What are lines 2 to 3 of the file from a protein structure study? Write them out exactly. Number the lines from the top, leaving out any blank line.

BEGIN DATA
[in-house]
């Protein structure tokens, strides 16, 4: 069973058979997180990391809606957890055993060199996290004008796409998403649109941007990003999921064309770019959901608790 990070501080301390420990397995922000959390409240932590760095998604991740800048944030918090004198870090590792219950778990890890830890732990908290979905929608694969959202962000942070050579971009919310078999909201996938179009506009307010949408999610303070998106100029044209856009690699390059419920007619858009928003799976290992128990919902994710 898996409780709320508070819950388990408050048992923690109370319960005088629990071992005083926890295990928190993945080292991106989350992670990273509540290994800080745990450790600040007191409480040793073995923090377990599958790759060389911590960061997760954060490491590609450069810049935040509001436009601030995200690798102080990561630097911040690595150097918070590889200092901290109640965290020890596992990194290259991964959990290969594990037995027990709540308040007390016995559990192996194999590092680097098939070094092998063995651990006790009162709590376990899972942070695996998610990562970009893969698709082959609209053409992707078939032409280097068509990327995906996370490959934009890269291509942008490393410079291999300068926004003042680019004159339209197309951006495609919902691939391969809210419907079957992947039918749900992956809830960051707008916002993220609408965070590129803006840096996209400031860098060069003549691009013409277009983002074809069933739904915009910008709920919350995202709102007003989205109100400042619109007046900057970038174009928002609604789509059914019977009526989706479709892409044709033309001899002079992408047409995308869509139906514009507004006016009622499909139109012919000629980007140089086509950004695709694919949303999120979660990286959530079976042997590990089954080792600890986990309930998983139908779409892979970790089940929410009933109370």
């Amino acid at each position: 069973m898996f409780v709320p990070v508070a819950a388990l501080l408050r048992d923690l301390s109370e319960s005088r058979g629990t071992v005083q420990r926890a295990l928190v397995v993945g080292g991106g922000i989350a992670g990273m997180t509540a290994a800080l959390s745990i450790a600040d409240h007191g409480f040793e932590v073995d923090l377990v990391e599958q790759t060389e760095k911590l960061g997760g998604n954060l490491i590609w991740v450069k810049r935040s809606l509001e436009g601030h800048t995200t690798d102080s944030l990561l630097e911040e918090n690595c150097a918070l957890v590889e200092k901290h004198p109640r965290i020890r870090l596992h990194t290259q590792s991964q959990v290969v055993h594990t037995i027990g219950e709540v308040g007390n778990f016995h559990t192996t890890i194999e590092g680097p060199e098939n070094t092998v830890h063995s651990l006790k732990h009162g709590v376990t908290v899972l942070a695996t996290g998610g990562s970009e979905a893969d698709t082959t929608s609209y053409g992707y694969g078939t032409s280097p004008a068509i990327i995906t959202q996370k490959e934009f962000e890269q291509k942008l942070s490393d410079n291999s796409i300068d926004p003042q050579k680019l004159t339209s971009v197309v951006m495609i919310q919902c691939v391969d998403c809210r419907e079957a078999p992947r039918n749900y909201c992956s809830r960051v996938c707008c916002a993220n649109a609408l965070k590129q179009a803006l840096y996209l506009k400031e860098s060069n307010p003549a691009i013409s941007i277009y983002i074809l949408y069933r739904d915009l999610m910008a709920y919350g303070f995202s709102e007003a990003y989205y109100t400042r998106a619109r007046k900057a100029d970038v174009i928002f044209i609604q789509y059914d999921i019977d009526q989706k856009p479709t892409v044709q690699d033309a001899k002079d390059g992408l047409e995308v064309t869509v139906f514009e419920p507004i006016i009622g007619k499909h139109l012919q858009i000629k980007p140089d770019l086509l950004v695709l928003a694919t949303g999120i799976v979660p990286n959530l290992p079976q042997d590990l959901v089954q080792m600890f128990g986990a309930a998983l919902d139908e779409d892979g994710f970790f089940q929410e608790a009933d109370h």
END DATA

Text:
């Protein structure tokens, strides 16, 4: 069973058979997180990391809606957890055993060199996290004008796409998403649109941007990003999921064309770019959901608790 990070501080301390420990397995922000959390409240932590760095998604991740800048944030918090004198870090590792219950778990890890830890732990908290979905929608694969959202962000942070050579971009919310078999909201996938179009506009307010949408999610303070998106100029044209856009690699390059419920007619858009928003799976290992128990919902994710 898996409780709320508070819950388990408050048992923690109370319960005088629990071992005083926890295990928190993945080292991106989350992670990273509540290994800080745990450790600040007191409480040793073995923090377990599958790759060389911590960061997760954060490491590609450069810049935040509001436009601030995200690798102080990561630097911040690595150097918070590889200092901290109640965290020890596992990194290259991964959990290969594990037995027990709540308040007390016995559990192996194999590092680097098939070094092998063995651990006790009162709590376990899972942070695996998610990562970009893969698709082959609209053409992707078939032409280097068509990327995906996370490959934009890269291509942008490393410079291999300068926004003042680019004159339209197309951006495609919902691939391969809210419907079957992947039918749900992956809830960051707008916002993220609408965070590129803006840096996209400031860098060069003549691009013409277009983002074809069933739904915009910008709920919350995202709102007003989205109100400042619109007046900057970038174009928002609604789509059914019977009526989706479709892409044709033309001899002079992408047409995308869509139906514009507004006016009622499909139109012919000629980007140089086509950004695709694919949303999120979660990286959530079976042997590990089954080792600890986990309930998983139908779409892979970790089940929410009933109370």
């Amino acid at each position: 069973m898996f409780v709320p990070v508070a819950a388990l501080l408050r048992d923690l301390s109370e319960s005088r058979g629990t071992v005083q420990r926890a295990l928190v397995v993945g080292g991106g922000i989350a992670g990273m997180t509540a290994a800080l959390s745990i450790a600040d409240h007191g409480f040793e932590v073995d923090l377990v990391e599958q790759t060389e760095k911590l960061g997760g998604n954060l490491i590609w991740v450069k810049r935040s809606l509001e436009g601030h800048t995200t690798d102080s944030l990561l630097e911040e918090n690595c150097a918070l957890v590889e200092k901290h004198p109640r965290i020890r870090l596992h990194t290259q590792s991964q959990v290969v055993h594990t037995i027990g219950e709540v308040g007390n778990f016995h559990t192996t890890i194999e590092g680097p060199e098939n070094t092998v830890h063995s651990l006790k732990h009162g709590v376990t908290v899972l942070a695996t996290g998610g990562s970009e979905a893969d698709t082959t929608s609209y053409g992707y694969g078939t032409s280097p004008a068509i990327i995906t959202q996370k490959e934009f962000e890269q291509k942008l942070s490393d410079n291999s796409i300068d926004p003042q050579k680019l004159t339209s971009v197309v951006m495609i919310q919902c691939v391969d998403c809210r419907e079957a078999p992947r039918n749900y909201c992956s809830r960051v996938c707008c916002a993220n649109a609408l965070k590129q179009a803006l840096y996209l506009k400031e860098s060069n307010p003549a691009i013409s941007i277009y983002i074809l949408y069933r739904d915009l999610m910008a709920y919350g303070f995202s709102e007003a990003y989205y109100t400042r998106a619109r007046k900057a100029d970038v174009i928002f044209i609604q789509y059914d999921i019977d009526q989706k856009p479709t892409v044709q690699d033309a001899k002079d390059g992408l047409e995308v064309t869509v139906f514009e419920p507004i006016i009622g007619k499909h139109l012919q858009i000629k980007p140089d770019l086509l950004v695709l928003a694919t949303g999120i799976v979660p990286n959530l290992p079976q042997d590990l959901v089954q080792m600890f128990g986990a309930a998983l919902d139908e779409d892979g994710f970790f089940q929410e608790a009933d109370h």